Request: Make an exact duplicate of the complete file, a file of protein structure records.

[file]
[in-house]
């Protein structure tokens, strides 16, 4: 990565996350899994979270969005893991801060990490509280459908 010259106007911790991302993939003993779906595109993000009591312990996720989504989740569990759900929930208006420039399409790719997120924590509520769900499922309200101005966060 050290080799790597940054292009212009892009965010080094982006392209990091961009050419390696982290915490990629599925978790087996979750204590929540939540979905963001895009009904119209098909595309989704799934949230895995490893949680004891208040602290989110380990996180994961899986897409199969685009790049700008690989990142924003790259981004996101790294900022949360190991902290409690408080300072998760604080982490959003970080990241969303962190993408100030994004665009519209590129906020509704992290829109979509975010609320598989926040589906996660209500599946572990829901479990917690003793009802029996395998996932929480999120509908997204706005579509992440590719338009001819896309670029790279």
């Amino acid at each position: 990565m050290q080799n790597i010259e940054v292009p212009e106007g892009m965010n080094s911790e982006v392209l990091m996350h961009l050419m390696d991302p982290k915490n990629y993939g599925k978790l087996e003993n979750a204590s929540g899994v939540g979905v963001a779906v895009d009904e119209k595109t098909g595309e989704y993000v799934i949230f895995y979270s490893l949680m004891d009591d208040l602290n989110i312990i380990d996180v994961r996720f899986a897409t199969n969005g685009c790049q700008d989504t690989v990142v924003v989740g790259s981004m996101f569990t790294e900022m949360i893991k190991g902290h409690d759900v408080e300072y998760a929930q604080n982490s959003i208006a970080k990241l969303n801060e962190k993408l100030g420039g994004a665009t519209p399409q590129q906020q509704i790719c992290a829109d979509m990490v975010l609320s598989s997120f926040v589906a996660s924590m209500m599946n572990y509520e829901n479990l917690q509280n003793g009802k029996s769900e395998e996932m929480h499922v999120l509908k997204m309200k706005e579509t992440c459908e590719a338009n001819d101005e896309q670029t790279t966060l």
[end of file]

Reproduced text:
[in-house]
């Protein structure tokens, strides 16, 4: 990565996350899994979270969005893991801060990490509280459908 010259106007911790991302993939003993779906595109993000009591312990996720989504989740569990759900929930208006420039399409790719997120924590509520769900499922309200101005966060 050290080799790597940054292009212009892009965010080094982006392209990091961009050419390696982290915490990629599925978790087996979750204590929540939540979905963001895009009904119209098909595309989704799934949230895995490893949680004891208040602290989110380990996180994961899986897409199969685009790049700008690989990142924003790259981004996101790294900022949360190991902290409690408080300072998760604080982490959003970080990241969303962190993408100030994004665009519209590129906020509704992290829109979509975010609320598989926040589906996660209500599946572990829901479990917690003793009802029996395998996932929480999120509908997204706005579509992440590719338009001819896309670029790279």
């Amino acid at each position: 990565m050290q080799n790597i010259e940054v292009p212009e106007g892009m965010n080094s911790e982006v392209l990091m996350h961009l050419m390696d991302p982290k915490n990629y993939g599925k978790l087996e003993n979750a204590s929540g899994v939540g979905v963001a779906v895009d009904e119209k595109t098909g595309e989704y993000v799934i949230f895995y979270s490893l949680m004891d009591d208040l602290n989110i312990i380990d996180v994961r996720f899986a897409t199969n969005g685009c790049q700008d989504t690989v990142v924003v989740g790259s981004m996101f569990t790294e900022m949360i893991k190991g902290h409690d759900v408080e300072y998760a929930q604080n982490s959003i208006a970080k990241l969303n801060e962190k993408l100030g420039g994004a665009t519209p399409q590129q906020q509704i790719c992290a829109d979509m990490v975010l609320s598989s997120f926040v589906a996660s924590m209500m599946n572990y509520e829901n479990l917690q509280n003793g009802k029996s769900e395998e996932m929480h499922v999120l509908k997204m309200k706005e579509t992440c459908e590719a338009n001819d101005e896309q670029t790279t966060l």